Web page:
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viernes, octubre 21, 2005

Poverty down, but not far enough

First, some good news: unemployment and poverty are both down in Venezuela. Unemployment dropped to 11.5% in September, down from 12.1% in August and 14.5% one year ago. That's an impressive decline in just a year.

Venezuela's National Institute of Statistics (INE) also announced that by the end of 2005, the proportion of Venezuelans in poverty is expected to drop to 35%, down from 47% for 2004. Not sure what it means that they "expect" it to go down to that level; I'd rather hear what the poverty level is right now (for the first half of 2005 it was 38.5%.) But still, good news.

The economy is growing at an extremely fast pace, making up for the losses incurred during the lockouts and the coup, and this growth is helping people to find jobs and climb out of poverty. Undoubtedly the drop in poverty is also helped by government programs providing subsidized food, free health care, job training and access to microloans. If poverty does decline to 35% in the next two months, it will be substantially below the 42% rate when Chavez took office.

Nevertheless, the number of Venezuelans in poverty and/or unemployed is still high.

Clearly, Chavez hasn't solved Venezuela's deep-rooted economic problems. But he didn't create them either. Poverty has been growing pretty much continuously since 1980.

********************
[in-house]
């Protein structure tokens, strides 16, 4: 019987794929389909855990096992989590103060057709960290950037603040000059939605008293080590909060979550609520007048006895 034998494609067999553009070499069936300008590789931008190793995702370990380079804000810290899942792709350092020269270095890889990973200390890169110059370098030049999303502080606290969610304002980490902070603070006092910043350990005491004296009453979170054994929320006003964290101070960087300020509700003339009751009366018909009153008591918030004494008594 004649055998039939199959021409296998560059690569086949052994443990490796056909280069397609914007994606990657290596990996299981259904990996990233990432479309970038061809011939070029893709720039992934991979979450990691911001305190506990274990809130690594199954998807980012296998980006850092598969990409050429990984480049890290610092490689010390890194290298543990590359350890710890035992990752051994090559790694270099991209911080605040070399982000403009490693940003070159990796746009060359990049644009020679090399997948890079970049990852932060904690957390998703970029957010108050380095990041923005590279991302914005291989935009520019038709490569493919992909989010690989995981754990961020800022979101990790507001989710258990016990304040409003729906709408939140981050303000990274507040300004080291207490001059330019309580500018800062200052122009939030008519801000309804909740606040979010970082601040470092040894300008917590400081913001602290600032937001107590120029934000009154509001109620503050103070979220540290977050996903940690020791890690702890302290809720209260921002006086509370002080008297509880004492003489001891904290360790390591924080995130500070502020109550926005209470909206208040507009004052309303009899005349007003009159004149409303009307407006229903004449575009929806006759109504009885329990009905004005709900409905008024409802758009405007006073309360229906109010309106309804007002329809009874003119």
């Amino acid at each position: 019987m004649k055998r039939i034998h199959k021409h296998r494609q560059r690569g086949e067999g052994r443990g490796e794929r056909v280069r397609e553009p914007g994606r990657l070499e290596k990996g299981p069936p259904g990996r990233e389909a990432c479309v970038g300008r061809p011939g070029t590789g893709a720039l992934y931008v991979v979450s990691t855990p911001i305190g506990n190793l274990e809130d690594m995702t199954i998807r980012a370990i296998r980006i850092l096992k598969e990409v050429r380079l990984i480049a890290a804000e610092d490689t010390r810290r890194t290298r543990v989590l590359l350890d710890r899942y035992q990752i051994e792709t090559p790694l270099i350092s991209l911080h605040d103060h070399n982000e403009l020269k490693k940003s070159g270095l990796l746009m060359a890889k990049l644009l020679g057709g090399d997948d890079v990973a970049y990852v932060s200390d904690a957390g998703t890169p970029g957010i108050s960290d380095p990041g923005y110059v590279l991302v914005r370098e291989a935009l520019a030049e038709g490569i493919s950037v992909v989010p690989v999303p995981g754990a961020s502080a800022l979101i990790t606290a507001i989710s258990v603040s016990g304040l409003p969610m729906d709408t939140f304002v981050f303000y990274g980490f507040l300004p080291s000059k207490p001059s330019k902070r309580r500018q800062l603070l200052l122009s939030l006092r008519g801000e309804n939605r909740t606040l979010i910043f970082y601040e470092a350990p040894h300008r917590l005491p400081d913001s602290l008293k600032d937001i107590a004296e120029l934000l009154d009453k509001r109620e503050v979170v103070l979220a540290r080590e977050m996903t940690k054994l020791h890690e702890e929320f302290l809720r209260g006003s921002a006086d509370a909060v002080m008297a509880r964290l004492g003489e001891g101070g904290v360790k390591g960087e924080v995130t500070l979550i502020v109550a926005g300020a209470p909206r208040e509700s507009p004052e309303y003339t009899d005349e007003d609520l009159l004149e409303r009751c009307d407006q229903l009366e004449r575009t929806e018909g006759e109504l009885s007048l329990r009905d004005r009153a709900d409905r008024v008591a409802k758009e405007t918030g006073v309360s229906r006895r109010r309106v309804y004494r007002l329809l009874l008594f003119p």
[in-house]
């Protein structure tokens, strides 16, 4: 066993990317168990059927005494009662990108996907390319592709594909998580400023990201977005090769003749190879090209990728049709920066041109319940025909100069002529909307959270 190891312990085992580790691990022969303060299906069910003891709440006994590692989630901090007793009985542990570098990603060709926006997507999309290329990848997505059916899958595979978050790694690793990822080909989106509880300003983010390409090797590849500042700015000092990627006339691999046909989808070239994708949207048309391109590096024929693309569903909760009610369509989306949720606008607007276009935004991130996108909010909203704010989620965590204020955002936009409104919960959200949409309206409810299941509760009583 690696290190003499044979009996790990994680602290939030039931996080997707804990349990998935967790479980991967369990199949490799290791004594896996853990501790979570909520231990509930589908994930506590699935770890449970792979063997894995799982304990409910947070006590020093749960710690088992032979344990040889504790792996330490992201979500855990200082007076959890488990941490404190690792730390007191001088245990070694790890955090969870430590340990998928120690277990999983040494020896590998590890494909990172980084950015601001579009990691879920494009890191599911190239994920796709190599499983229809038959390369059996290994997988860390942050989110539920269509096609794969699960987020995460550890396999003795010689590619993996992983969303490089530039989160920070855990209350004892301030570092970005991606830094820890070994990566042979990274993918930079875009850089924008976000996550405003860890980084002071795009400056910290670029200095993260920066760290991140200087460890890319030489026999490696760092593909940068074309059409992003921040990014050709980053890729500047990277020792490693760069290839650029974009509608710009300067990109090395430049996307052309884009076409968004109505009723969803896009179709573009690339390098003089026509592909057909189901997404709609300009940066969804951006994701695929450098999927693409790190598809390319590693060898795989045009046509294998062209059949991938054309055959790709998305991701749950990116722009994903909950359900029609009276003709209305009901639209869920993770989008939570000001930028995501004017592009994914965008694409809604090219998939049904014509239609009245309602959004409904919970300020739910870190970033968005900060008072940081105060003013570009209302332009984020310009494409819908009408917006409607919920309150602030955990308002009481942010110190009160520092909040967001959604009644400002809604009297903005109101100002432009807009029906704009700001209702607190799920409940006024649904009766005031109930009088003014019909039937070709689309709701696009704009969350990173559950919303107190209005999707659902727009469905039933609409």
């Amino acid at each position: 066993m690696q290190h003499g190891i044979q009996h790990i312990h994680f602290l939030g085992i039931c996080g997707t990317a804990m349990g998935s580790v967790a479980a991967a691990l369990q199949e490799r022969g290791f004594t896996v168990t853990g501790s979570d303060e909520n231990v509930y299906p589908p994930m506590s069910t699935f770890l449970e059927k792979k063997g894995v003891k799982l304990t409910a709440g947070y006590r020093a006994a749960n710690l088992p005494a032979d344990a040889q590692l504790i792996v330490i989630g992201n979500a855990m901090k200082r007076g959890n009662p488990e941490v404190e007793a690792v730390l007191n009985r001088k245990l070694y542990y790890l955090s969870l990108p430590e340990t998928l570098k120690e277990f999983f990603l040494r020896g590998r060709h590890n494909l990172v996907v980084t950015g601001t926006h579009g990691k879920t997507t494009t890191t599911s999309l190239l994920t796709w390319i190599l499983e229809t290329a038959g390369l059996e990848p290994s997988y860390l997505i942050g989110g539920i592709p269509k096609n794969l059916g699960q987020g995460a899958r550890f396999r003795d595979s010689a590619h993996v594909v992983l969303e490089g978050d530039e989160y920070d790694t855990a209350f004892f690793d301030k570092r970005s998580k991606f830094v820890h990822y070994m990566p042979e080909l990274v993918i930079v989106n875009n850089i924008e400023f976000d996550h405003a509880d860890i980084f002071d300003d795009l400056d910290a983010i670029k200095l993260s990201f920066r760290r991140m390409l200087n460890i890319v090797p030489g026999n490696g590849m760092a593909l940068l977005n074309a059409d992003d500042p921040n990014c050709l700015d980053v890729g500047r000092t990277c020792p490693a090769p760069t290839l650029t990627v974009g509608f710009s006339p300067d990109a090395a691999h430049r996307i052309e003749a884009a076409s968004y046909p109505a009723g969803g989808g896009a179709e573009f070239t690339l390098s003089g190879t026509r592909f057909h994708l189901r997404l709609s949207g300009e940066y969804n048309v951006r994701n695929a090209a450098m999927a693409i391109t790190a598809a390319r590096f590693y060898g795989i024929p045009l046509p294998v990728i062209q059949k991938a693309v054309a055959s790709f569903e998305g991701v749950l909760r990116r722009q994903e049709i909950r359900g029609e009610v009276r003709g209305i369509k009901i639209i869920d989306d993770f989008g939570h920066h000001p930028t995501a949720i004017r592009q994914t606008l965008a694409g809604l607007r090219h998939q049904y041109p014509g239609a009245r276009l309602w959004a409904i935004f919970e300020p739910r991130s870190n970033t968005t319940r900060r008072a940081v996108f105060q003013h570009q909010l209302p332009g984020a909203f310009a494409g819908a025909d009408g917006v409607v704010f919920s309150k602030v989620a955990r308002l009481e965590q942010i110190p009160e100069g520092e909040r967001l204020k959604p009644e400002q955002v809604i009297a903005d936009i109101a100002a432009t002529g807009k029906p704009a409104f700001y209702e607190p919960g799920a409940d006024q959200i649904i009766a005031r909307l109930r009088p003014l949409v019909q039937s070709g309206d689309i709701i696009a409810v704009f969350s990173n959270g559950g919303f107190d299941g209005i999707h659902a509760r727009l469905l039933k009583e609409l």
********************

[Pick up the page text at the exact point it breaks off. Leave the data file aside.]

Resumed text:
And not just in Venezuela. Throughout Latin America, the last two-and-a-half decades spent following supposedly pro-development reforms, heavily promoted by the West -- and known collectively as "the Washington Consensus" -- have led to economic and social devastation. Latin American people are increasingly revolting against what they call the "neoliberal" regime of dropping tariffs, privatizing public services, eliminating labor laws, and throwing the doors wide open to international investment.

There can be little doubt that these policies have spectacularly failed Latin America. As Weisbrot points out, even the basic economic statistics are damning, without considering the massive growth in poverty and inequality:

For the region as a whole, growth in GDP (or income) per person -- the most basic measure of economic success or failure -- was about 80 percent from 1960 to 1979, but only 11 percent for the 1980-1999 period and a mere 3 percent for 2000-2004.


Has Venezuela found a way out and forward, or is this just a temporary respite from the ravages of the "global economy"? Time will tell. But it's certain that Latin America urgently needs an alternative path.

Comments:
Good to have you back.

Poverty is already down to 38.5% in the first half of 2005. So they are just probably just looking at the trend to get the 35%. And as you say, there is still obviously much to be done.
 
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